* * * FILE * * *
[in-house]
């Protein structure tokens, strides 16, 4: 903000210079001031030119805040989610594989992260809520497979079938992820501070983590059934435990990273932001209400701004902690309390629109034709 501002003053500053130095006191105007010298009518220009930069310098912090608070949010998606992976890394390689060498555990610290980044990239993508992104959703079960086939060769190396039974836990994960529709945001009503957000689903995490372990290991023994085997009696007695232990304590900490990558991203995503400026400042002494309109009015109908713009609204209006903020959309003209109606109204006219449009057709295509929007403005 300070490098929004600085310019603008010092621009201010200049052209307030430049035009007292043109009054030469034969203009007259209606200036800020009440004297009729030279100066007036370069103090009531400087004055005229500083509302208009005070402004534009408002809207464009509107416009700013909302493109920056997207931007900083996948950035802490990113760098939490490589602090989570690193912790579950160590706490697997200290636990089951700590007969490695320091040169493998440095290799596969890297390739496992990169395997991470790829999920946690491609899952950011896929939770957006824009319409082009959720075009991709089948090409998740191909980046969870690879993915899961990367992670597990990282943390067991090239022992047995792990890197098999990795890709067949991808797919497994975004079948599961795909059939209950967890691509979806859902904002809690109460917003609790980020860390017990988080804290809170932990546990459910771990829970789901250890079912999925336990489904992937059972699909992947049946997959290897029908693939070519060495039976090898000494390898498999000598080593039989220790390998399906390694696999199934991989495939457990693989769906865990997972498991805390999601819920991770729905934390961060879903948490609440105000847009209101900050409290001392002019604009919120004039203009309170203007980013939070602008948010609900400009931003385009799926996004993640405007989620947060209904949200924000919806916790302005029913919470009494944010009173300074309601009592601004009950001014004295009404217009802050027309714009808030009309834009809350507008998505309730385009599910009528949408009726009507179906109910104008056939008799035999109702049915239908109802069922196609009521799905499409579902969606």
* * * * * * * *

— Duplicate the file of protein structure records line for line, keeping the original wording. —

[in-house]
């Protein structure tokens, strides 16, 4: 903000210079001031030119805040989610594989992260809520497979079938992820501070983590059934435990990273932001209400701004902690309390629109034709 501002003053500053130095006191105007010298009518220009930069310098912090608070949010998606992976890394390689060498555990610290980044990239993508992104959703079960086939060769190396039974836990994960529709945001009503957000689903995490372990290991023994085997009696007695232990304590900490990558991203995503400026400042002494309109009015109908713009609204209006903020959309003209109606109204006219449009057709295509929007403005 300070490098929004600085310019603008010092621009201010200049052209307030430049035009007292043109009054030469034969203009007259209606200036800020009440004297009729030279100066007036370069103090009531400087004055005229500083509302208009005070402004534009408002809207464009509107416009700013909302493109920056997207931007900083996948950035802490990113760098939490490589602090989570690193912790579950160590706490697997200290636990089951700590007969490695320091040169493998440095290799596969890297390739496992990169395997991470790829999920946690491609899952950011896929939770957006824009319409082009959720075009991709089948090409998740191909980046969870690879993915899961990367992670597990990282943390067991090239022992047995792990890197098999990795890709067949991808797919497994975004079948599961795909059939209950967890691509979806859902904002809690109460917003609790980020860390017990988080804290809170932990546990459910771990829970789901250890079912999925336990489904992937059972699909992947049946997959290897029908693939070519060495039976090898000494390898498999000598080593039989220790390998399906390694696999199934991989495939457990693989769906865990997972498991805390999601819920991770729905934390961060879903948490609440105000847009209101900050409290001392002019604009919120004039203009309170203007980013939070602008948010609900400009931003385009799926996004993640405007989620947060209904949200924000919806916790302005029913919470009494944010009173300074309601009592601004009950001014004295009404217009802050027309714009808030009309834009809350507008998505309730385009599910009528949408009726009507179906109910104008056939008799035999109702049915239908109802069922196609009521799905499409579902969606």